Sometimes emerging academic readers find it hard to understand a passage they’re reading because of the complex syntax academic writers sometimes use. Take, for example, this trio of sentences in one of my favorite articles to read with first-year writing students, “Literacy, Discourse, and Linguistics” by James Paul Gee (1989 J. of Education 171.1).
How does one acquire a Discourse? It turns out that much that is claimed, controversially, to be true of second language acquisition or socially situated cognition (Beebe, 1988; Dulay, Burt, & Krashen, 1982; Grosjean, 1982; Krashen, 1982, 1985a, 1985b; Krashen & Terrell, 1983; Lave, 1988; Rogoff & Lave, 1984) is, in fact, more obviously true of the acquisition of Discourses. Discourses are not mastered by overt instruction (even less so than languages, and hardly anyone ever fluently acquired a second language sitting in a classroom), but by enculturation (“apprenticeship”) into social practices through scaffolded and supported interaction with people who have already mastered the Discourse (Cazden, 1988; Heath, 1983).
To the expert readers of the Journal of Education, this passage – larded with citations, editorial asides to a specialized audience, and field-specific jargon – is readily intelligible. But it presents quite a challenge to first-year students who wonder what those names and dates mean. Or who must stop to look up field-specific words such as “socially situated cognition” or extended vocabulary words like “overt.” Combined with the very complex sentence structure needed to pack all this information into a concise passage, these challenges can overwhelm first-year student readers. In my experience, many simply pass their eyes over the passage and move on hoping for help in class.
Here’s the help I offer them – Understand your reading situation and simplify the sentence structure by stripping it of inessential clauses and information that isn’t necessary for your reading situation.
Understand Your Reading Situation
As first-year readers, my students aren’t the target audience of this ground-breaking article. Gee is writing to change two foundational terms in education and linguistics: literacy and discourse. The educators and linguists likely to read his article in the Journal of Education have deep knowledge of their fields that Gee can count on them using to decode the signals in his densely-packed sentences.
My students don’t have that deep knowledge to draw on, but our goal in reading the article in first-year composition is not to understand Gee’s contributions to education and linguistics. It is to understand the process by which people acquire new social and linguistics competencies, which is precisely the process they’re going through in their college years.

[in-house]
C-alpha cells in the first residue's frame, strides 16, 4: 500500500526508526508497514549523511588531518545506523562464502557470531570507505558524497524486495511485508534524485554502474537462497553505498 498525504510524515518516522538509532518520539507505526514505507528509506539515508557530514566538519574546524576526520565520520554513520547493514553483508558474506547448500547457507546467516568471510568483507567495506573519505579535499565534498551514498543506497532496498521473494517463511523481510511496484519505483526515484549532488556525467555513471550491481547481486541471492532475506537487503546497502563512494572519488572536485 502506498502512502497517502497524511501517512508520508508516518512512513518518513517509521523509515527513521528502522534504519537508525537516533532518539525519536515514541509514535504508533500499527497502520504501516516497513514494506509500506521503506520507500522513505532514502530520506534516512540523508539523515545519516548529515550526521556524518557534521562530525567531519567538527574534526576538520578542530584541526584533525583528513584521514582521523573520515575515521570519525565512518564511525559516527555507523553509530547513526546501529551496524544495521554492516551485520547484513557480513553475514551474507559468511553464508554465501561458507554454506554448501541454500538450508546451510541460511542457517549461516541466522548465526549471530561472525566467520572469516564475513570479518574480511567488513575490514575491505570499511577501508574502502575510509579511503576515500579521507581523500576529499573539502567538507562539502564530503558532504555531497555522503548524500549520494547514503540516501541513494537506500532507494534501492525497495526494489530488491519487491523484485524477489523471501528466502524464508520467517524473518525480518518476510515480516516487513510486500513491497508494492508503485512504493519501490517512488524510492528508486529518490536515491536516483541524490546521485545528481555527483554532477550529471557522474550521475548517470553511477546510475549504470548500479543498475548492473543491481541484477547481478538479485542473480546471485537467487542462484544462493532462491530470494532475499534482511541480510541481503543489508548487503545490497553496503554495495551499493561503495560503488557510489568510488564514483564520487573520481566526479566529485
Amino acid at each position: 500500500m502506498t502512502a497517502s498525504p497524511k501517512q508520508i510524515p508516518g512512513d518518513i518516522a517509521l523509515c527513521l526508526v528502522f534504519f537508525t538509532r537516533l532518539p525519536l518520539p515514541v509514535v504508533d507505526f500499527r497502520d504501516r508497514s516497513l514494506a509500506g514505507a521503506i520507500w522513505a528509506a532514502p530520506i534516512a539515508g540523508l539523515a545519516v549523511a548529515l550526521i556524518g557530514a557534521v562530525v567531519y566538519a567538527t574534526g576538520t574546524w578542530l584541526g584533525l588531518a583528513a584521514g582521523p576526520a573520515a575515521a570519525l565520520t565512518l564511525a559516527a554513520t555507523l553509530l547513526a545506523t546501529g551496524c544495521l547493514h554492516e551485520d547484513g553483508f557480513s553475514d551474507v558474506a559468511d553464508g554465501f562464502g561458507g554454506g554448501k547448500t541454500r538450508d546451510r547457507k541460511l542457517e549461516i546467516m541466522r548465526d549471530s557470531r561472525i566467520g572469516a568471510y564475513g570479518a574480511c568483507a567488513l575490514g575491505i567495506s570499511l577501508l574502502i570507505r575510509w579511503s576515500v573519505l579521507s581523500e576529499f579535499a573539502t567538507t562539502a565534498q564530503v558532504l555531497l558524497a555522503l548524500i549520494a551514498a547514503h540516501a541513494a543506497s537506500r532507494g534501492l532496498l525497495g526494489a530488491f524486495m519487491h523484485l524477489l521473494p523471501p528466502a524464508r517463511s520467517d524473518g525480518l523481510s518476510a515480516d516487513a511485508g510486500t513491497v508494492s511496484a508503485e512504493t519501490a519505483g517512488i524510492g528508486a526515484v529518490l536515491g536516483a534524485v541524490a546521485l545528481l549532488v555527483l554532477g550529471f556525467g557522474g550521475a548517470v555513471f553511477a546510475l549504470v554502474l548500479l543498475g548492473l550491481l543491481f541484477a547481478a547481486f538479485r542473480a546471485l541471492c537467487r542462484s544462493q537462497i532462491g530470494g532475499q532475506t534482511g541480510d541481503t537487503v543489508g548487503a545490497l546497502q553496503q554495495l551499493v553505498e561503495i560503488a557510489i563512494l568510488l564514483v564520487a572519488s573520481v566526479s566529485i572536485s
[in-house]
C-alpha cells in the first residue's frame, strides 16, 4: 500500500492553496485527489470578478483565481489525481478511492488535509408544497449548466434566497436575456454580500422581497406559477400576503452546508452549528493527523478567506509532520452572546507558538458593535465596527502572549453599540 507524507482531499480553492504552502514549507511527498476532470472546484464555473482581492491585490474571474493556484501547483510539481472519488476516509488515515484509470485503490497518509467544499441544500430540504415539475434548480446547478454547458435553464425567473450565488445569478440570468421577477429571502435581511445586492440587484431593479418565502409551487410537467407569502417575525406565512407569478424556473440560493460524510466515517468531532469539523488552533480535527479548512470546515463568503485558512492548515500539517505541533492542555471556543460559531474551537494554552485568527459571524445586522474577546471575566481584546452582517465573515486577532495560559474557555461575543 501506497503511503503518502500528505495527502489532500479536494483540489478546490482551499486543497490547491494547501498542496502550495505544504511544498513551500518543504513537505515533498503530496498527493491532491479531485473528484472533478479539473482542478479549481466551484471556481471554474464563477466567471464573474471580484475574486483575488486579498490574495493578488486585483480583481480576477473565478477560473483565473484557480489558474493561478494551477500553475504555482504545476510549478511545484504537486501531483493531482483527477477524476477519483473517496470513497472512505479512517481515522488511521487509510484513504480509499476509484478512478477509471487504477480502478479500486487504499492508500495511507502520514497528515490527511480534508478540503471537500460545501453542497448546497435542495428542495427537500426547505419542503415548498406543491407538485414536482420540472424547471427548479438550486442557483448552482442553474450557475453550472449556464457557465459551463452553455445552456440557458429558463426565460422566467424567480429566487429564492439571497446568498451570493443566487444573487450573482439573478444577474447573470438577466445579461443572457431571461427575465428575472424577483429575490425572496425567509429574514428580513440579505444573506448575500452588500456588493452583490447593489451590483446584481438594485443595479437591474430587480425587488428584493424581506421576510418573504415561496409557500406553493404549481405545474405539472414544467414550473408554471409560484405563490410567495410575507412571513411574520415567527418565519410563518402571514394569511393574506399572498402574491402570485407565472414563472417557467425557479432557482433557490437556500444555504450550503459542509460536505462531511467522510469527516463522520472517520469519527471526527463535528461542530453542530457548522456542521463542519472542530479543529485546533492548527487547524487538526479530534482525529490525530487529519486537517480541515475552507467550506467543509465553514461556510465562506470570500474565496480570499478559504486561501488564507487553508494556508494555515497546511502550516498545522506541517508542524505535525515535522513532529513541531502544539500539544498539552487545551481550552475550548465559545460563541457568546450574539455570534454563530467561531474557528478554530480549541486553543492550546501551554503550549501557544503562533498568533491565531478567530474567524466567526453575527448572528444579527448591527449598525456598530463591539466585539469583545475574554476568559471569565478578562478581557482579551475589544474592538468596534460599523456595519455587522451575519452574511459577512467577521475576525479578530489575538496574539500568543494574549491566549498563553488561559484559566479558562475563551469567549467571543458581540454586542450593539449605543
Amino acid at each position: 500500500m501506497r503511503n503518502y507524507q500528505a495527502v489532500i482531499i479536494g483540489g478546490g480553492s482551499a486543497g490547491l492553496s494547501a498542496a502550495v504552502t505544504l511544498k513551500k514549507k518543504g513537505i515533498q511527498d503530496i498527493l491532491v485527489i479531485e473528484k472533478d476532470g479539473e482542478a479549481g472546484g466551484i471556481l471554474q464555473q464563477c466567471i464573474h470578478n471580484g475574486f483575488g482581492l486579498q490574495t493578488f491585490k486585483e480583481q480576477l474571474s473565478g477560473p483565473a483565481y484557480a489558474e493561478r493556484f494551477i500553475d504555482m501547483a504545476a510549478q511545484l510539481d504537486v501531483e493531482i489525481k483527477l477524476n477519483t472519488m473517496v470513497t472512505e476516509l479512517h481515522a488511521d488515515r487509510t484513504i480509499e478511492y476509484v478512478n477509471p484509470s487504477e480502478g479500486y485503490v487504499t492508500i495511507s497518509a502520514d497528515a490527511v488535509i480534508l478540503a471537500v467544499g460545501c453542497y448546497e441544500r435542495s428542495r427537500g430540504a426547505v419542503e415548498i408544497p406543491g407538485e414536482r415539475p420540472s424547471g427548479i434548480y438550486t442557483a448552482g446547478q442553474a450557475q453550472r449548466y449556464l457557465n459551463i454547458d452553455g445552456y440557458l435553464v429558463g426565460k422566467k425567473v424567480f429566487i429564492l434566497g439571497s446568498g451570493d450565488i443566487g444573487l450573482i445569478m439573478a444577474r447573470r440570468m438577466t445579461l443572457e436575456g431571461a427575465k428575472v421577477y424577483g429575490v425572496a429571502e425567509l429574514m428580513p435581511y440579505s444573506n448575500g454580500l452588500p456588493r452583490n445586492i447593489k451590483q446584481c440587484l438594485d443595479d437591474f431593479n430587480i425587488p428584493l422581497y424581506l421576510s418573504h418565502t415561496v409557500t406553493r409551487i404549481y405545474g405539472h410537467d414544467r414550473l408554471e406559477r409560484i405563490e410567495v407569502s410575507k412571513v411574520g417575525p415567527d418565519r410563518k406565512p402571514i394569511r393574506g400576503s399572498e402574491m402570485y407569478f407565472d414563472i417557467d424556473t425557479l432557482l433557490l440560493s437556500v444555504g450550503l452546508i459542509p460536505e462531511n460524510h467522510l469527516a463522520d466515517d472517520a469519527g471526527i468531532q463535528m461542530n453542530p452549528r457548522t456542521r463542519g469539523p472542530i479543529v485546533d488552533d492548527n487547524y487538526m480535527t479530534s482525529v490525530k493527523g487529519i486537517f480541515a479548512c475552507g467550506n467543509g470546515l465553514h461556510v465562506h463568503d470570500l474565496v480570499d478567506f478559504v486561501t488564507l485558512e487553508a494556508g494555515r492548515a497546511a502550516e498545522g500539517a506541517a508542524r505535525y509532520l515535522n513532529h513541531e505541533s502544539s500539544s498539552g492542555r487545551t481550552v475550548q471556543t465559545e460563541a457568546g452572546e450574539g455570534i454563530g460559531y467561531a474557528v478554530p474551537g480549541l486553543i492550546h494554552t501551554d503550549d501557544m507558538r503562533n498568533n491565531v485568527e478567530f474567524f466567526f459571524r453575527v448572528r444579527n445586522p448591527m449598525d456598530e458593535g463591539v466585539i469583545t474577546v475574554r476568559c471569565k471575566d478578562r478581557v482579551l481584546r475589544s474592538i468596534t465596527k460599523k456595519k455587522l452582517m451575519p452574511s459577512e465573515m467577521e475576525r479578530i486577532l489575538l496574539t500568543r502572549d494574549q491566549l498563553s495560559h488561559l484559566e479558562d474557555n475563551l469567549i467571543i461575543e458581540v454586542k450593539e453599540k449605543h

Because they don’t need to understand the nuances of Gee’s argument to understand the enculturation process they’re undergoing, they can skip much of the citation and framing work Gee does for his field-specific audience and just focus on the essential ideas in the sentences.
Simplify the Sentence Structure
Much clarity can be gained in this situation by simplifying the sentence structure of complex passages. Here’s how I do it:
- Identify the main (independent) clause of the sentence by locating the subject noun and principal verb. Temporarily cut out modifying or qualifying language that separates the subject noun and principal verb
- Recognize correlative conjunctions, such as not this…but | either…or and be sure to follow the connection they signal
- Temporarily strip out unnecessary subordinate (dependent) clauses – especially embedded ones
- Strip out citations, asides, and (temporarily) voice markers (“controversially” and “in fact”)
Here’s what our simplified Gee passage looks like after applying some of these simplifications:
Here’s the passage with the edits stripped out:
“How does one acquire a Discourse? It turns out that much that is claimed…to be true of second language acquisition or socially situated cognition…is…more obviously true of the acquisition of Discourses. Discourses are not mastered by overt instruction, but by enculturation (“apprenticeship”) into social practices through scaffolded and supported interaction with people who have already mastered the Discourse.”
With the sentence structures simplified and clarified, the passage is considerably easier for first-year students to read. And, considering the reading situation I explained earlier, the conceptual richness of the passage hasn’t been compromised in a way that distorts Gee’s meaning.
The next time you encounter a passage that’s syntactically complex, try these simplifying strategies.
If you’d like help applying these strategies, book a Reading Support appointment with SASC’s Eric Drown or Megan Grumbling.